The Opposite of a Fairy Tale Director’s Statement 

For a long time I was drawn to elders as a subject of my art - their wisdom and humanism - as their voices bare every step of life, and their faces embrace the struggle and pain of history. When Jennifer shared about her grandmother Josephine’s story and offered me to direct such a heart breaking tale, I was not only moved by the story but also by Jennifer’s courage to bring such a complicated issue out on the surface and her endeavor to make a social change. 

I grew up in a culture where a society values respect for predecessors. What we called “Hyo” in Korean which can be translated as the idea of great amount of respect toward one’s parents is one of the most precious foundations of our community. However, as the society get modernized and accelerates change, “old” became no longer appreciated. This situation is no different in various countries includes US. Our main stream media praises youthfulness - older people are portrayed as negative and useless, though there is a dramatic increase in senior population in reality. In this world where we devalue seniority and oldness, Josephine’s story in The Opposite of a Fairy Tale and many elder abuse cases are not just someone else’s story, rather it is something happening now and yet many people are still hesitant to talk about.   

The Opposite of a Fairy Tale is about the strife of Josephine when her belief and love is challenged at the later stage of her life as she is abandoned in a nursing home where she experiences mental, financial abuse by her beloved son and his wife. During the pre-production, Jennifer and I met various professionals in senior centers and learned about various elder abuse cases. One of the heartbreaking facts was Asian American females experience the highest rate of elder abuse and yet they are the least active group to come out;  one of the reasons is that Asian first generation immigrants grew up in the culture where they emphasize family value more than an individual. However, this issue is not simply limited to Asian American but also universal in any aging society that doesn’t provide proper provision. Through the film, I wanted to bring the light on the complexity of the elder abuse cases through both perspectives - abuse victim Josephine and outsider who has a potential to help an abusee, in this case, a social worker Celeste. Ultimately with a hope that the film can start the dialogue about elder abuse.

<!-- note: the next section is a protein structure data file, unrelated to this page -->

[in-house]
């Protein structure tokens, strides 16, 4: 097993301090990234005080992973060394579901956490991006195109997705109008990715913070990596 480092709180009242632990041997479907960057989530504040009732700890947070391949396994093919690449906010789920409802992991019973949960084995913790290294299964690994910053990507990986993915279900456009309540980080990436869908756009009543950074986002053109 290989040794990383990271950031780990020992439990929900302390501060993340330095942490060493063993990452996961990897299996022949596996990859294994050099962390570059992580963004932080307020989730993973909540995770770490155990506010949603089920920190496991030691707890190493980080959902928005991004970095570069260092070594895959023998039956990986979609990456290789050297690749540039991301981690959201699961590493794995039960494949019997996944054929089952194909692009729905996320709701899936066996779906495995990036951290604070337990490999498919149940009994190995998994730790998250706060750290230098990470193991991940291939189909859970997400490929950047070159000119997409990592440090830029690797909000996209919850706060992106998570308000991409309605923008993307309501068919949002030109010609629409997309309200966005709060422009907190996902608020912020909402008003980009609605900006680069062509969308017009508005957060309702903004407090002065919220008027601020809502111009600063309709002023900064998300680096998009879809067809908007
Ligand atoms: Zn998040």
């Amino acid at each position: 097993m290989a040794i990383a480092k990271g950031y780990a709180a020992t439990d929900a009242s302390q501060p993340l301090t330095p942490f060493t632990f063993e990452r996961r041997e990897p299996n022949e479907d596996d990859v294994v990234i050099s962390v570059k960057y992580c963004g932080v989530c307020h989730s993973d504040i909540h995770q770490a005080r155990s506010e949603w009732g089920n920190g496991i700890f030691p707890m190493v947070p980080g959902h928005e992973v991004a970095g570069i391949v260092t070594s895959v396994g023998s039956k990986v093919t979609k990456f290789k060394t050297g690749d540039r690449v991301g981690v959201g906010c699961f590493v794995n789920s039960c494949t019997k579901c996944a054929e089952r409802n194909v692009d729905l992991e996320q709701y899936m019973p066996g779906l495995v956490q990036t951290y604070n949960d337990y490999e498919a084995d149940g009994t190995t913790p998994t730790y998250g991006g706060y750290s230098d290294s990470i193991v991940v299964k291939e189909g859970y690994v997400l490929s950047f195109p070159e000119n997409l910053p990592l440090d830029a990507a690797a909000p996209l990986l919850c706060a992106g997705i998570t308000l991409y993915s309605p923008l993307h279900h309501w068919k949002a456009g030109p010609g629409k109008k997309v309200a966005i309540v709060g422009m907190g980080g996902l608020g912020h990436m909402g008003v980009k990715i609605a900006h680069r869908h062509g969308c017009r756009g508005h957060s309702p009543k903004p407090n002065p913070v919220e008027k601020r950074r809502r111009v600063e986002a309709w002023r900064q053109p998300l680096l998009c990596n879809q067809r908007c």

We all can be Celeste to somebody. In reality, it’s hard to find a person who is brave enough to step out because not only abuse cases are complicated and private but also many of us don’t knowwhere to start. We might know Josephine in some part of our lives - someone who encounters abusive situation and yet struggle to accept it due to fear and shame. It’s the time to think about how to make a change to protect people who taught us how to live and love when we were young. 

2016 Spring

Youn Jung Kim